When General Yuri Baluyevsky, the new chief of the Russian General Staff, declared on September 8 that Russia could deliver preventive strikes on terrorist bases anywhere in the world, most experts considered his statement either as an attempt to draw attention away from the dismal performance of the security services in Beslan or simply a strategic bluff (Nezavisimaya gazeta, September 10; Christian Science Monitor, September 10). However, the next day, in a rare show of unity, Defense Minister Sergei Ivanov confirmed the statement, and then Baluyevsky reiterated it, adding only that such strikes would be authorized by the president as the commander-in-chief (Newsru.com, September 10). This persistence could signify clumsy efforts to turn an empty statement into a plausible proposition by repeating it often.
It could also amount to a series of trial balloons, preparing the ground for a real strike, militarily limited but politically high impact. Punishment for terrorists is not really important in such a symbolic act. The main point is that the Russian leadership desperately needs to prove that it is not weak, since, as President Vladimir Putin established in his September 4 statement, “The weak get beaten.” The Russian military, though dysfunctional and rotten, is still capable of performing several limited strikes without resorting to its nuclear arsenal. Putting recent military exercises (EDM, June 22) in the context of political rhetoric and geopolitical realities might provide some ground for analyzing the range of possible targets. It matters little whether there are any suspect terrorists on the receiving end, but the lack of serious resistance is crucial. The targets must be beyond Russia’s borders but within its limited reach — and not on the territory of states able to muster a strong response.
The first candidate for “preventive” options is Georgia, which has lately become a serious irritant to Russia due its forceful pressure on South Ossetia (Kommersant, August 25). Chechen villages in the Pankisi Gorge have long been identified by Moscow as “safe havens” for the rebels, and several sweeps performed by the U.S.-trained Georgian forces have not eliminated these suspicions. Back in 2002 (precisely on September 11), Putin threatened Georgia with reprisals for harboring terrorists but quickly had to back-pedal; he likely would relish delivering on those old promises. Another possibility could be the Kodori Gorge, from which the Georgian militia and occasional Chechen bands have attacked Abkhazia, including the Russian peacekeepers stationed there (Nezavisimaya gazeta, October 6, 2001). Technically, Moscow could release synchronized air and ground operations against the two gorges. Georgian President Mikheil Saakashvili would then be left to make desperate appeals to the West, but Moscow could justify its unilateralist actions with a few captured “terrorists.”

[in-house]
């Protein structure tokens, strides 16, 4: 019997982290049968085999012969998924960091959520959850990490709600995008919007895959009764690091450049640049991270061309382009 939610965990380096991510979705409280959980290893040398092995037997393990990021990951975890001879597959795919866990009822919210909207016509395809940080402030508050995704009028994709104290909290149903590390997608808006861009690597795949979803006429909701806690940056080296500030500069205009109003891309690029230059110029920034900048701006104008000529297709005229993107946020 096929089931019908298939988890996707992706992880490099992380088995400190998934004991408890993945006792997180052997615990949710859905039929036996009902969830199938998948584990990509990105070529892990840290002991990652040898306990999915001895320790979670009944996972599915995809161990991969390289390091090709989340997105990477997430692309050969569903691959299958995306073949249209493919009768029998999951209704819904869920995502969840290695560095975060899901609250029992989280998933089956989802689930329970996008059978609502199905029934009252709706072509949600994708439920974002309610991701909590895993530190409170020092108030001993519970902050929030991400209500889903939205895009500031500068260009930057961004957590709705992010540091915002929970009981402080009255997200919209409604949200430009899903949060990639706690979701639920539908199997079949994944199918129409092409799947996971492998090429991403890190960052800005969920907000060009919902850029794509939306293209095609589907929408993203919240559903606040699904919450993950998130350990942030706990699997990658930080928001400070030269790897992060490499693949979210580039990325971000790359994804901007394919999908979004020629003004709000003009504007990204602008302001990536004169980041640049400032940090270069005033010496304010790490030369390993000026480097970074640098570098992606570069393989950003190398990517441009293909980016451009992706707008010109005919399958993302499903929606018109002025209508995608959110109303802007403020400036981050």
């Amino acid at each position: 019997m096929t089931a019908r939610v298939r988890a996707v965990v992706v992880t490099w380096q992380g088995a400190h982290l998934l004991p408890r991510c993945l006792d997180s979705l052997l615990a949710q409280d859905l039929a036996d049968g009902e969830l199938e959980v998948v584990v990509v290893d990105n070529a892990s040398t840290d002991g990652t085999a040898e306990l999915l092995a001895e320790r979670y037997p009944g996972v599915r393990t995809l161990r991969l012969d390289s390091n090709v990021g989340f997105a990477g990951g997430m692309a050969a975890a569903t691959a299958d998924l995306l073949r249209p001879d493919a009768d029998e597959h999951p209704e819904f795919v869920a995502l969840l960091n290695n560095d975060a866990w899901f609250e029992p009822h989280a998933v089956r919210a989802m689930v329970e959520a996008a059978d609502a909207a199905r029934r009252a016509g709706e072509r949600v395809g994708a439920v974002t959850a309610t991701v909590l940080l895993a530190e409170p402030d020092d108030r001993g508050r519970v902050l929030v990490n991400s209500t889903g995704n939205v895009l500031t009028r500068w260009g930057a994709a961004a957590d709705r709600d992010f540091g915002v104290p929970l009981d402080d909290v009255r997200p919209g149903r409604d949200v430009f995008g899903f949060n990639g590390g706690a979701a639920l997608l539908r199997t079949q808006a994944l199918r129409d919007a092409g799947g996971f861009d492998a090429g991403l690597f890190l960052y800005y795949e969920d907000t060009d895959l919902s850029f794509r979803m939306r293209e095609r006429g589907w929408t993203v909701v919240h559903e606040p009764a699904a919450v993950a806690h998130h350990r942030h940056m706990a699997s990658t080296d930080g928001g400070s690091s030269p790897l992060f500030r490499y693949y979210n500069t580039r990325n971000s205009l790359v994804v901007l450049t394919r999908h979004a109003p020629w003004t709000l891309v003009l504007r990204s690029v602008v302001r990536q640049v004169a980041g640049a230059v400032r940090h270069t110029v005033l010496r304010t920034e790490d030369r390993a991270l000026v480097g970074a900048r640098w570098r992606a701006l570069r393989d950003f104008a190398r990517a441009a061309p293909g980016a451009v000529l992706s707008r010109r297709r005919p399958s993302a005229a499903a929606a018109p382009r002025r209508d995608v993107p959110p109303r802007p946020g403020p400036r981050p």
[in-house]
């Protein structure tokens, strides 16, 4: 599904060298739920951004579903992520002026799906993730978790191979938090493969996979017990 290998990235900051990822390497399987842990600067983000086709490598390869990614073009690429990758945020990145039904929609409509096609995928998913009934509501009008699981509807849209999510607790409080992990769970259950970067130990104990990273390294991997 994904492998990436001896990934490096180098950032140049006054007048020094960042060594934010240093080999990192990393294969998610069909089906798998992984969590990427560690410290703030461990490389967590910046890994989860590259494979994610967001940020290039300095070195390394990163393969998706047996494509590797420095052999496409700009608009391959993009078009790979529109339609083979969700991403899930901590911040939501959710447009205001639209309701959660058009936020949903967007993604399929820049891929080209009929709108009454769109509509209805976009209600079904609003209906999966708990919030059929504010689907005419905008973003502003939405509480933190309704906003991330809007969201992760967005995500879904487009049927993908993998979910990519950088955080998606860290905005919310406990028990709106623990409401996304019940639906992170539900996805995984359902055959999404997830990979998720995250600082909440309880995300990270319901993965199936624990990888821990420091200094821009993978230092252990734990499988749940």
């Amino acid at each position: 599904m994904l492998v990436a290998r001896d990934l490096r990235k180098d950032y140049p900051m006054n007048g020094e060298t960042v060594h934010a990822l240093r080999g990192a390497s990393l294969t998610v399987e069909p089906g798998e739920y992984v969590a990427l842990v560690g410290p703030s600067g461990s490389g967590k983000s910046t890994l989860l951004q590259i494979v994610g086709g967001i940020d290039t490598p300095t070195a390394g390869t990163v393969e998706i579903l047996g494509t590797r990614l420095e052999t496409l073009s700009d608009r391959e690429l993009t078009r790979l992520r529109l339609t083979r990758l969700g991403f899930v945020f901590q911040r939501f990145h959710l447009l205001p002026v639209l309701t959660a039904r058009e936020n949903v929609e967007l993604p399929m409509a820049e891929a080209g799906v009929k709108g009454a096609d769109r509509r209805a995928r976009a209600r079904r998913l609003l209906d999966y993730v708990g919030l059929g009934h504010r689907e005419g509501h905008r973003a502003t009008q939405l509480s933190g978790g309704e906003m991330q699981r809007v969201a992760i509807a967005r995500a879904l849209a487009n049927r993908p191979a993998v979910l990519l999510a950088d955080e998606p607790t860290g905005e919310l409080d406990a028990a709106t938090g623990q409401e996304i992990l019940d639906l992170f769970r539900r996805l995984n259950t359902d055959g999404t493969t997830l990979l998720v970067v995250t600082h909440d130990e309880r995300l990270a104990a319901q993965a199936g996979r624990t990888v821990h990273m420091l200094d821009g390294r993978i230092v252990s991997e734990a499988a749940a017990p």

Another possible target is central Azerbaijan, where a hypothetical terrorist group could be dispersed by an air strike, preemptively eliminating any “threat” to the Russian radar station in Gabala. A small detachment of special forces could be airdropped to reinforce the “message.” Concerned neighbors should remember that both the “Vityaz” group, now part of the FSB Special Operations Center, as well as the “Spetsnaz” units of the Main Intelligence Directorate, are trained not for hostage-rescue operations (that was the job for “Alfa”) but for strikes at the enemy rear (Nezavisimoe voennoe obozrenie, September 10). They could blow up a “suspect” mountain cave, and President Ilham Aliev could be consulted after the fact and advised not to lean that heavily toward NATO (Nezavisimaya gazeta, February 10).
A strike further south, beyond the post-Soviet space, would be operationally more difficult, but politically more impressive. Turkey and Iran are unlikely, but Iraq might offer a menu of targets. An additional advantage of this option would come in strengthening the anti-terrorist alliance with the United States, since the feasibility of such a Russian strike would depend entirely upon targeting provided by U.S. troops. This joint operation would not necessarily involve a reversal of Putin’s stance on the Iraq war, since the target of choice, somewhere in the north of the country, could be a camp allegedly run by al-Qaeda. Thus, Russia would not formally enter into the coalition struggling against the Shiia and Sunni resistance but would still make a valuable contribution to the common cause. Russian long-range aviation has practiced such missions, but they are technically not feasible under current circumstances (Nezavisimoe voennoe obozrenie, March 7, 2003).
Many “patriotic” commentators are urging Putin to take measures against the supporters of terrorism in the Gulf region (Odnako, TV-1, September 8), and the official insistence on finding ten “Arabs” among the terrorists killed in Beslan may indicate the desire to reach beyond Iraq. Saudi Arabia is certainly not under consideration, and the only state in the region where appropriate targets could be found is perhaps Yemen. As recently as early September, there have been clashes with rebels in the north of the country, and Russia may have coordinates for some old camps in these mountains. Technically, however, such an operation would stretch Russian air capabilities to the limit unless France would grant landing rights for its base in Djibouti. All of the available options are problematic, but Moscow feels hard-pressed to make a show of force — but cannot find any useful way to apply this force where it really matters: in Chechnya.